Does the Department of Justice have the authority under the False Claims Act to dismiss qui tam lawsuits without providing justification for doing so? Phillips & Cohen partner Claire Sylvia looks at recent appellate court decisions and provides some answers in an article for The Government Contractor.
This article reviews the background of the issue, recent appellate court attempts to grapple with it, and possible ways forward. While a legislative fix ultimately may be desirable, the statute already provides adequate tools for courts to evaluate dismissal requests based on the individual circumstances of a case. Courts can exercise that review without impermissibly infringing on the executive branch’s prerogatives, while ensuring that use of the dismissal authority does not undermine the FCA’s purpose of encouraging private investment in enforcement of the statute.
Although much of the debate over the dismissal provision is couched in concern for the constitutional prerogatives of the executive branch, the issue has received outsized attention for other reasons. Because the Government’s dismissal of a qui tam action ends the ability of a relator to pursue a case and the potential for dismissal significantly discourages private investment in such cases, it is another tool for [dismissing qui tam lawsuits].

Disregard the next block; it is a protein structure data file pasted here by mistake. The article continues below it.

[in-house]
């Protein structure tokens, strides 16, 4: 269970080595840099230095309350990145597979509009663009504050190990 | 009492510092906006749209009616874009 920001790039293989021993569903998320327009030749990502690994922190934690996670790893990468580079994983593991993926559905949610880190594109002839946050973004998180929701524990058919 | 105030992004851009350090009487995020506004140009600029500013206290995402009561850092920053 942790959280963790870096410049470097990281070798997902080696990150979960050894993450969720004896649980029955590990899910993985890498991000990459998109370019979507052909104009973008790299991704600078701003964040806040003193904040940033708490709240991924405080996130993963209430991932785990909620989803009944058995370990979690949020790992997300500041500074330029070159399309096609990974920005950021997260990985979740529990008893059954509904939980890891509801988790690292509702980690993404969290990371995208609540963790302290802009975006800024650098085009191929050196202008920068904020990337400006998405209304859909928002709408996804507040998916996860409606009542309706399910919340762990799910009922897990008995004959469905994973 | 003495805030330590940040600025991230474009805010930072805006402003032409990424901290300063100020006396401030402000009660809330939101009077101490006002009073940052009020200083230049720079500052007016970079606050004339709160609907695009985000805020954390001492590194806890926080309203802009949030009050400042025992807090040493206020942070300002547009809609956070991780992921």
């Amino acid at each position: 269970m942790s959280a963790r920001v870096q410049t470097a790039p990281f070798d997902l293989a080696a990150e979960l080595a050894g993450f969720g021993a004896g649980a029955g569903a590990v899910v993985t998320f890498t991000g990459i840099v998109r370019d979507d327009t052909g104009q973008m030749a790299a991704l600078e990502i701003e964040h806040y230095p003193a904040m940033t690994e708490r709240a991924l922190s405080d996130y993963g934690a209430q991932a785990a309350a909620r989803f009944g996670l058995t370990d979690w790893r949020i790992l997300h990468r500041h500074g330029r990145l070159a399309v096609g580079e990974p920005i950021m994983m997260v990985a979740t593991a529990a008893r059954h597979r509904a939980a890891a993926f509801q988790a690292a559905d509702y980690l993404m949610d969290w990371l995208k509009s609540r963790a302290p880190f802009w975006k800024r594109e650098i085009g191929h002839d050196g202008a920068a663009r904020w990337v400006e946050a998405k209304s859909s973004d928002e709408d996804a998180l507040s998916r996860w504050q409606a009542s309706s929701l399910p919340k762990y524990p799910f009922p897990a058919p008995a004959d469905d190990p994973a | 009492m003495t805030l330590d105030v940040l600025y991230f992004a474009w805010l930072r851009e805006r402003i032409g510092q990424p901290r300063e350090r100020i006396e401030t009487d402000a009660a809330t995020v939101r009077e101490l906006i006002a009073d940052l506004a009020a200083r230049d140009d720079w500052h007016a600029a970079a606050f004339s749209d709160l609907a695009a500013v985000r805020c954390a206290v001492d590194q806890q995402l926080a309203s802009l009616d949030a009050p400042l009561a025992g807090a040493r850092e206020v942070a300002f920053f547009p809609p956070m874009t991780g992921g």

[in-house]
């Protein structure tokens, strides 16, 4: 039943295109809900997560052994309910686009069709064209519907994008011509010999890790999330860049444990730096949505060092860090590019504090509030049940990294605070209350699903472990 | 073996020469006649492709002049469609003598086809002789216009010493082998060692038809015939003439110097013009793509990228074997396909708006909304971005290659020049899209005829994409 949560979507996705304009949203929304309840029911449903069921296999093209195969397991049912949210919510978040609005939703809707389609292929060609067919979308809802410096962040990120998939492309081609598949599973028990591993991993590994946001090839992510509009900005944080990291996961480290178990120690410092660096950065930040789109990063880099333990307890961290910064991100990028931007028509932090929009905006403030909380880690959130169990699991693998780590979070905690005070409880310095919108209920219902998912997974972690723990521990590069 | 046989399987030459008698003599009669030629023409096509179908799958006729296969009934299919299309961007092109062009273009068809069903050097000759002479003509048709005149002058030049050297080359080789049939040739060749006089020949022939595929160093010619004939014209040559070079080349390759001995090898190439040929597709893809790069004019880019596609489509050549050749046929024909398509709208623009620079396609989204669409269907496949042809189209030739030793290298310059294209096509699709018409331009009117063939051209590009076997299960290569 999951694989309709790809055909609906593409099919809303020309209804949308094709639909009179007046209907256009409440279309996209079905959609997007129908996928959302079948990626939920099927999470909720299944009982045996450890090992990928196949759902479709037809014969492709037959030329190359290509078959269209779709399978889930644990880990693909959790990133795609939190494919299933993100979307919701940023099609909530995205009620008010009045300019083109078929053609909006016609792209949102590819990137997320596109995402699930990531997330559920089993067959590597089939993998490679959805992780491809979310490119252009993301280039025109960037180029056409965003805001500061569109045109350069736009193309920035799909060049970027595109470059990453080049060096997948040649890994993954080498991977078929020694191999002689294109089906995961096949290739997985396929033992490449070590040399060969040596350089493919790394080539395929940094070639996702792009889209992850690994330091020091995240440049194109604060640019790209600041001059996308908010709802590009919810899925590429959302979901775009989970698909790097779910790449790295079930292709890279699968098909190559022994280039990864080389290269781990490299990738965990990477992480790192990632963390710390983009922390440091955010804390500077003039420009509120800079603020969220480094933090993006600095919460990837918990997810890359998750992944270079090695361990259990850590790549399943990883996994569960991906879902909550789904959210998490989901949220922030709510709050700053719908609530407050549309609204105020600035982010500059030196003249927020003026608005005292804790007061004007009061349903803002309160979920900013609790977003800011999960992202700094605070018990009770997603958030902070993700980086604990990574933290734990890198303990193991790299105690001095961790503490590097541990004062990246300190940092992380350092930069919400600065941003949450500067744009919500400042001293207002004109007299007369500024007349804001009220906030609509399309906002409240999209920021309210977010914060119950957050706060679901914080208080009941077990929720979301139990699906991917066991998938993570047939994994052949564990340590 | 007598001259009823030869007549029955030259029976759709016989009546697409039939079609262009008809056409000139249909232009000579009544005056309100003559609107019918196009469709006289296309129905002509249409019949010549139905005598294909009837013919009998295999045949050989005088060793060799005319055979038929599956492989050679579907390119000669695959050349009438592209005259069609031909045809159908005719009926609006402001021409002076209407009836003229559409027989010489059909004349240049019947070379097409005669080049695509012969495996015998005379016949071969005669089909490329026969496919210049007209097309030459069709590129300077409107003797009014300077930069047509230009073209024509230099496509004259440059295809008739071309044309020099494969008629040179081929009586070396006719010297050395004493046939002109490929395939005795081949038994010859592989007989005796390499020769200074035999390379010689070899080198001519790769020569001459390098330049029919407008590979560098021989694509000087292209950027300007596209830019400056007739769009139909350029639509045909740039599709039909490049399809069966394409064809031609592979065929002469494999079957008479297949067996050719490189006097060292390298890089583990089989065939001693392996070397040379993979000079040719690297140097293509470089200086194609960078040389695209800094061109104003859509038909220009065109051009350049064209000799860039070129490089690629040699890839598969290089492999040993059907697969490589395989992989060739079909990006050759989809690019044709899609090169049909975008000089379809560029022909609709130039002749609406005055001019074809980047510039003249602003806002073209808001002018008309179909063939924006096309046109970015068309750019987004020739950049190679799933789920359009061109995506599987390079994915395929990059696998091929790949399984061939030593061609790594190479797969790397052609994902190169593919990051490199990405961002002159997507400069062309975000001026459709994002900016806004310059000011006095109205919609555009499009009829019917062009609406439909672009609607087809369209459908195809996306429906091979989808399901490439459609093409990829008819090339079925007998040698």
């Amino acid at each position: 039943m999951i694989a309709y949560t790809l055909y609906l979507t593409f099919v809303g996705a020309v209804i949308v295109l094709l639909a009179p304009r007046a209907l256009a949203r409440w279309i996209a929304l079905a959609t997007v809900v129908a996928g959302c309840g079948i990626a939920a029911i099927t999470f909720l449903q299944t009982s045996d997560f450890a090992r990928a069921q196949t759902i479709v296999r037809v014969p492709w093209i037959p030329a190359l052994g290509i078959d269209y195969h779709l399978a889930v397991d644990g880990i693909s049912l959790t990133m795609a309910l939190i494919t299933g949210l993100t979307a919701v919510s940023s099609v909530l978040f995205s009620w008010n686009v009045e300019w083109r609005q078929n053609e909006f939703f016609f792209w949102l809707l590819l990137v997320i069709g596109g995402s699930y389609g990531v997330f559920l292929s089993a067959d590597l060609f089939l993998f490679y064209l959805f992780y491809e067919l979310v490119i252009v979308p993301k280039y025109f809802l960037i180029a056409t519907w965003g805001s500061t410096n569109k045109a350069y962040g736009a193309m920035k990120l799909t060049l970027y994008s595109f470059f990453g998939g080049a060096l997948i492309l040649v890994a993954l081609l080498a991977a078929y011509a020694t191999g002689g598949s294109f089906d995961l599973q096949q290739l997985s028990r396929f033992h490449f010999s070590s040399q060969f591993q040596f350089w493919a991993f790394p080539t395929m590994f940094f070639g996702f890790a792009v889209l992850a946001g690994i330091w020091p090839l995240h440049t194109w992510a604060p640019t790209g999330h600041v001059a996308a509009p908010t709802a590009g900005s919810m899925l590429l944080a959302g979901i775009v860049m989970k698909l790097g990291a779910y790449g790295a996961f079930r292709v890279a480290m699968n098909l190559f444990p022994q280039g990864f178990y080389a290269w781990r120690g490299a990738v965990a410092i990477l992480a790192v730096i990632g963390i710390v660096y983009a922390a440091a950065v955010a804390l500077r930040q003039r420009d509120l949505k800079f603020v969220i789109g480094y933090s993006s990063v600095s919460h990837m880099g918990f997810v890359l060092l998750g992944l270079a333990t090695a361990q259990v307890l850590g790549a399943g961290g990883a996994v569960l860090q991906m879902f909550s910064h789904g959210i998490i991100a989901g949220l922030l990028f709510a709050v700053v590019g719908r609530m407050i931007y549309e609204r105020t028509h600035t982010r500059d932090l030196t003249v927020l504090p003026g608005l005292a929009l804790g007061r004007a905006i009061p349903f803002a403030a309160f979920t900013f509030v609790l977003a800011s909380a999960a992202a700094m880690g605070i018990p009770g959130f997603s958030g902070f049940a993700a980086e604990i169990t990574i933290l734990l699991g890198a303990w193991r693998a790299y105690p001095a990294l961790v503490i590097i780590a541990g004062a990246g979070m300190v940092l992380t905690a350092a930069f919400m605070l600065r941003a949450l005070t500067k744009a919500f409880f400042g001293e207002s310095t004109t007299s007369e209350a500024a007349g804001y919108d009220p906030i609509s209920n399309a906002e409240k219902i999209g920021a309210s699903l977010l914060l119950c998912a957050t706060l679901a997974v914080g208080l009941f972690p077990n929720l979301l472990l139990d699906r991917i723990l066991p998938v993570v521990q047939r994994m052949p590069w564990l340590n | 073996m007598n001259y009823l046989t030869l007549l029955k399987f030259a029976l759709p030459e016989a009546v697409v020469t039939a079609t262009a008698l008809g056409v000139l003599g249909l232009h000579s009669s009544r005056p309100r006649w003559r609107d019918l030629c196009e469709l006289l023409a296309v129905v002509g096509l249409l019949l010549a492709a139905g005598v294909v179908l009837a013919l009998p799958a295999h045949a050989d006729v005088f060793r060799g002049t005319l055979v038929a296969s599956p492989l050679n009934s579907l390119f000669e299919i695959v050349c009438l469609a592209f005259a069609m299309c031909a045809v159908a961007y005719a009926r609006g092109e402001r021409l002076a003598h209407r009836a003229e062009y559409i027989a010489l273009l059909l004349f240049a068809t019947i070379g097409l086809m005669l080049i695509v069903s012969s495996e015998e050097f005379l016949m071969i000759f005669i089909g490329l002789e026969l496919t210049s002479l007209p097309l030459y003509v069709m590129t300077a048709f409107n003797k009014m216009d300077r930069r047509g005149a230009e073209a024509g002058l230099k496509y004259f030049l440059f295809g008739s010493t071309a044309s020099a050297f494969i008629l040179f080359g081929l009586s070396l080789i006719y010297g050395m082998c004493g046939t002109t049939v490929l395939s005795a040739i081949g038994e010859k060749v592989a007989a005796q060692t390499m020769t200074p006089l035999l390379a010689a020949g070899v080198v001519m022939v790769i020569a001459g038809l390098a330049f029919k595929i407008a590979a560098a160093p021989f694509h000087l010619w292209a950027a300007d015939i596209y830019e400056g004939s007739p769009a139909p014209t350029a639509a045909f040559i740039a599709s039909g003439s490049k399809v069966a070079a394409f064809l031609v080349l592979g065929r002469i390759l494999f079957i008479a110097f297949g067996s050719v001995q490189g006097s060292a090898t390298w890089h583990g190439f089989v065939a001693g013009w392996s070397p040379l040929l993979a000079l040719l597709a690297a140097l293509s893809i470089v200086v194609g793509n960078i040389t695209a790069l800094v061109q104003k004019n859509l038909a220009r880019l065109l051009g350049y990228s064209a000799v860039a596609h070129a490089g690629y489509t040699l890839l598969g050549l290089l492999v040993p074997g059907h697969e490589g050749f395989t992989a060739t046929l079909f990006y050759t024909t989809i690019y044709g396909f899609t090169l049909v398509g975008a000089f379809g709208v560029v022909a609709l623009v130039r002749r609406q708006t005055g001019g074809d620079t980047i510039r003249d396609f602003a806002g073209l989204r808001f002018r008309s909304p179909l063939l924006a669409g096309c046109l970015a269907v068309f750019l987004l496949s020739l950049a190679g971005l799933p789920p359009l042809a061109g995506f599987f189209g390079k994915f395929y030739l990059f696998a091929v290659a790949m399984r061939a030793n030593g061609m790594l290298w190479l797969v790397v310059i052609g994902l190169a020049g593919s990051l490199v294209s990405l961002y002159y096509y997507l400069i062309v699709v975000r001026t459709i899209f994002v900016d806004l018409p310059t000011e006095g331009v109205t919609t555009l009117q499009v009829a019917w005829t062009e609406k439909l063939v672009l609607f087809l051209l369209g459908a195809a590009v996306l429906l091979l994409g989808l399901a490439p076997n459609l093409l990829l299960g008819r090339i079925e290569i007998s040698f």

Congress could clarify, but the existing statutory framework provides adequate tools — Given the lack of consensus among courts about Congress’s intent in requiring a hearing when the Government moves to dismiss a qui tam action, Congress could address this question … [but] allowing district courts, which are most familiar with the cases before them, to evaluate motions to dismiss—taking into account the unique circumstances of each case — is also likely to result in a sustainable equilibrium that discourages overzealous use of the dismissal authority in ways that undermine the FCA and does not intrude impermissibly on the executive branch’s powers.
Read Claire Sylvia’s entire article, “The Evolving Debate Over The Government’s Dismissal Authority Under The False Claims Act.” (Reprinted with permission.)